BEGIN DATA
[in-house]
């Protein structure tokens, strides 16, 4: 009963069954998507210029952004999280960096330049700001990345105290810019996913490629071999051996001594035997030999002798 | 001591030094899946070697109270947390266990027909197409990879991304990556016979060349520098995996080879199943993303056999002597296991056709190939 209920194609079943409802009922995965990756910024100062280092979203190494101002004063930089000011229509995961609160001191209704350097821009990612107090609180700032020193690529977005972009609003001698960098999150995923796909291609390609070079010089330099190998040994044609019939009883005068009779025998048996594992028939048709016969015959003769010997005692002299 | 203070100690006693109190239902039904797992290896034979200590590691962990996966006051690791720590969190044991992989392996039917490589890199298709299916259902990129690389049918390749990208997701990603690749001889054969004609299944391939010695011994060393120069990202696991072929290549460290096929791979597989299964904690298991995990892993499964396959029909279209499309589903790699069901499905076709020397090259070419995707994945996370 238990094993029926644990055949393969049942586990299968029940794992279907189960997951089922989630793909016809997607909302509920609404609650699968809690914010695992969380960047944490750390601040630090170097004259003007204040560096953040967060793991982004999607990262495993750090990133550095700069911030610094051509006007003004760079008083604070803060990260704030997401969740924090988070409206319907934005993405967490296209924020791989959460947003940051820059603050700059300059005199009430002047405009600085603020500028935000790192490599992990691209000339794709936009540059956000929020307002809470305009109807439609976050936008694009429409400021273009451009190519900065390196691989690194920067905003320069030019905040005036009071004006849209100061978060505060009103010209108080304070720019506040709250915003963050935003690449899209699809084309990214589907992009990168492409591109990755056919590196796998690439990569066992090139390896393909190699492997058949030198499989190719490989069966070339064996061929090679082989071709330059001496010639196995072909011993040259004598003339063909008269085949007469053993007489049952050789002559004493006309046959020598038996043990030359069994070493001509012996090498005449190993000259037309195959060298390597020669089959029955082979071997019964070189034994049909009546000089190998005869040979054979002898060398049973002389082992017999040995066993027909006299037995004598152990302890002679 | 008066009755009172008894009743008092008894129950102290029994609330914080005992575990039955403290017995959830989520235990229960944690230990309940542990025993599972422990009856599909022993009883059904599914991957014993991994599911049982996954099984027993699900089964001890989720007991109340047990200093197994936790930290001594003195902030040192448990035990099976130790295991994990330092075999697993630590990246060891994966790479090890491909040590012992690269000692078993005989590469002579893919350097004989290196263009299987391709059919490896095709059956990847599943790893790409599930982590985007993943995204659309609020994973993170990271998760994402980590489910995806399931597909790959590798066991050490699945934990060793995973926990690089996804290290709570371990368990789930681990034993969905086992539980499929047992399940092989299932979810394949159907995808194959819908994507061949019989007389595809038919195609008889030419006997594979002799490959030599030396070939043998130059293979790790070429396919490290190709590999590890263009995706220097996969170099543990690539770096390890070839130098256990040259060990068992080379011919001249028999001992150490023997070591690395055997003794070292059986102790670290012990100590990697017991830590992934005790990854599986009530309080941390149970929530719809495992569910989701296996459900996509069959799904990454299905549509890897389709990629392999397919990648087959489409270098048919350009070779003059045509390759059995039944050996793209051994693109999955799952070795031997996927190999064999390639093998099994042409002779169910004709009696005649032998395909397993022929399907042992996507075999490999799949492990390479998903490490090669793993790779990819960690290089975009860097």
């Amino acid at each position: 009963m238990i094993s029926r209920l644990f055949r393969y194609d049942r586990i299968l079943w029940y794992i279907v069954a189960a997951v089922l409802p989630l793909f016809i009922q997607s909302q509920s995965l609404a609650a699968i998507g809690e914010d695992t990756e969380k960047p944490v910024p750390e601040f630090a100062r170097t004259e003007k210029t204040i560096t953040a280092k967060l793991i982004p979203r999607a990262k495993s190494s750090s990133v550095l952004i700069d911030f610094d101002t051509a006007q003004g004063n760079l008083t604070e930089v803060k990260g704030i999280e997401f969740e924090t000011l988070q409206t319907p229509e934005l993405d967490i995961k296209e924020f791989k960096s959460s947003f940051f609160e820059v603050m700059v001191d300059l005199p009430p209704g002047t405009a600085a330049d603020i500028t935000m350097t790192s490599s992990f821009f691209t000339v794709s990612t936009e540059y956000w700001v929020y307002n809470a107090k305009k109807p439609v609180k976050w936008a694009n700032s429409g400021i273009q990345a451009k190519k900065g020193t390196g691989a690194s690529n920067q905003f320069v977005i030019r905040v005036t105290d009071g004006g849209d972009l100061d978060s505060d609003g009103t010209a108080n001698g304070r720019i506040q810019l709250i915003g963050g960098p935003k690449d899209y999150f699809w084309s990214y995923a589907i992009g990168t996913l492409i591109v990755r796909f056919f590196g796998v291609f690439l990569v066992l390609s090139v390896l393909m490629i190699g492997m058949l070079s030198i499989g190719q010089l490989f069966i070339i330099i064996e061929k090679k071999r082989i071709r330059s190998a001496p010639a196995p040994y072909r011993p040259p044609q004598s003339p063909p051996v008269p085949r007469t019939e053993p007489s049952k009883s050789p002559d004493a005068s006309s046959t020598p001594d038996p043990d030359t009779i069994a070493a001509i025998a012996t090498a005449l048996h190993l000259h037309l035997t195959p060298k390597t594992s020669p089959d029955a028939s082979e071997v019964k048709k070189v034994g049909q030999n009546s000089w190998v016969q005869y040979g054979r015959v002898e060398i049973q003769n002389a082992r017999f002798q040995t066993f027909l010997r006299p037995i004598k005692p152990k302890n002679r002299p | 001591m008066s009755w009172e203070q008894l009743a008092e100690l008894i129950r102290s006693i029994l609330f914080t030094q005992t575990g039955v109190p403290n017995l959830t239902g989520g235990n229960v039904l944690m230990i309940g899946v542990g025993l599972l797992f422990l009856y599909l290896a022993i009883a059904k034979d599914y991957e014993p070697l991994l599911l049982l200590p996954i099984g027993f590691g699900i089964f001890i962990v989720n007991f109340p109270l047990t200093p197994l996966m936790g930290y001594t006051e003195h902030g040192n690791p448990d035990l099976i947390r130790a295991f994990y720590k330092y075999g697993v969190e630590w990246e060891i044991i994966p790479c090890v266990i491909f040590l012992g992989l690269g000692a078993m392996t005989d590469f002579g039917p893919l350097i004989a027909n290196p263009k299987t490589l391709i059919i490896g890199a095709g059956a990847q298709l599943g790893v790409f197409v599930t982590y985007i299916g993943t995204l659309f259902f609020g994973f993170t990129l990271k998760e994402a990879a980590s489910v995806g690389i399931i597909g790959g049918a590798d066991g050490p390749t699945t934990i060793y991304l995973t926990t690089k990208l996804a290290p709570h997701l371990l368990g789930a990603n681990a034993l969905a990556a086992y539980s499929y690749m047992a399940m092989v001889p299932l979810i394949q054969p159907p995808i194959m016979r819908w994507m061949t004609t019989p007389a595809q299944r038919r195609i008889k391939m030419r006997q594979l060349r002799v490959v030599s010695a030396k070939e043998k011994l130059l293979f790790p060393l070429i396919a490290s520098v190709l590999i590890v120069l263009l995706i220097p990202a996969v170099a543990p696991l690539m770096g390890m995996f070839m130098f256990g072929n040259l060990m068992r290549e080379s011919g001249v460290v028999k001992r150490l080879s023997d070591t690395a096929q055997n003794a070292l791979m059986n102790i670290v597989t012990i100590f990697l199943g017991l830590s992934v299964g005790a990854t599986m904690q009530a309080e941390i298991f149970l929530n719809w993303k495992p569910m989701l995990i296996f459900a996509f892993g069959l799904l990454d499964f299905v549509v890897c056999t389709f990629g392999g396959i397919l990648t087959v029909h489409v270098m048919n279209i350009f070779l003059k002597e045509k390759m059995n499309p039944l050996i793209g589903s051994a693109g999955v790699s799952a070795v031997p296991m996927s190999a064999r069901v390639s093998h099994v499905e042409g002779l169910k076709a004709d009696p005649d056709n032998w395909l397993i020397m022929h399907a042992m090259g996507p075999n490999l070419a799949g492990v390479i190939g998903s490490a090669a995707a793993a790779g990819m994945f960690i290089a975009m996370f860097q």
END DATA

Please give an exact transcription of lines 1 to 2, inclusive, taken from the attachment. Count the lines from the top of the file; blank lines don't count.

[in-house]
């Protein structure tokens, strides 16, 4: 009963069954998507210029952004999280960096330049700001990345105290810019996913490629071999051996001594035997030999002798 | 001591030094899946070697109270947390266990027909197409990879991304990556016979060349520098995996080879199943993303056999002597296991056709190939 209920194609079943409802009922995965990756910024100062280092979203190494101002004063930089000011229509995961609160001191209704350097821009990612107090609180700032020193690529977005972009609003001698960098999150995923796909291609390609070079010089330099190998040994044609019939009883005068009779025998048996594992028939048709016969015959003769010997005692002299 | 203070100690006693109190239902039904797992290896034979200590590691962990996966006051690791720590969190044991992989392996039917490589890199298709299916259902990129690389049918390749990208997701990603690749001889054969004609299944391939010695011994060393120069990202696991072929290549460290096929791979597989299964904690298991995990892993499964396959029909279209499309589903790699069901499905076709020397090259070419995707994945996370 238990094993029926644990055949393969049942586990299968029940794992279907189960997951089922989630793909016809997607909302509920609404609650699968809690914010695992969380960047944490750390601040630090170097004259003007204040560096953040967060793991982004999607990262495993750090990133550095700069911030610094051509006007003004760079008083604070803060990260704030997401969740924090988070409206319907934005993405967490296209924020791989959460947003940051820059603050700059300059005199009430002047405009600085603020500028935000790192490599992990691209000339794709936009540059956000929020307002809470305009109807439609976050936008694009429409400021273009451009190519900065390196691989690194920067905003320069030019905040005036009071004006849209100061978060505060009103010209108080304070720019506040709250915003963050935003690449899209699809084309990214589907992009990168492409591109990755056919590196796998690439990569066992090139390896393909190699492997058949030198499989190719490989069966070339064996061929090679082989071709330059001496010639196995072909011993040259004598003339063909008269085949007469053993007489049952050789002559004493006309046959020598038996043990030359069994070493001509012996090498005449190993000259037309195959060298390597020669089959029955082979071997019964070189034994049909009546000089190998005869040979054979002898060398049973002389082992017999040995066993027909006299037995004598152990302890002679 | 008066009755009172008894009743008092008894129950102290029994609330914080005992575990039955403290017995959830989520235990229960944690230990309940542990025993599972422990009856599909022993009883059904599914991957014993991994599911049982996954099984027993699900089964001890989720007991109340047990200093197994936790930290001594003195902030040192448990035990099976130790295991994990330092075999697993630590990246060891994966790479090890491909040590012992690269000692078993005989590469002579893919350097004989290196263009299987391709059919490896095709059956990847599943790893790409599930982590985007993943995204659309609020994973993170990271998760994402980590489910995806399931597909790959590798066991050490699945934990060793995973926990690089996804290290709570371990368990789930681990034993969905086992539980499929047992399940092989299932979810394949159907995808194959819908994507061949019989007389595809038919195609008889030419006997594979002799490959030599030396070939043998130059293979790790070429396919490290190709590999590890263009995706220097996969170099543990690539770096390890070839130098256990040259060990068992080379011919001249028999001992150490023997070591690395055997003794070292059986102790670290012990100590990697017991830590992934005790990854599986009530309080941390149970929530719809495992569910989701296996459900996509069959799904990454299905549509890897389709990629392999397919990648087959489409270098048919350009070779003059045509390759059995039944050996793209051994693109999955799952070795031997996927190999064999390639093998099994042409002779169910004709009696005649032998395909397993022929399907042992996507075999490999799949492990390479998903490490090669793993790779990819960690290089975009860097």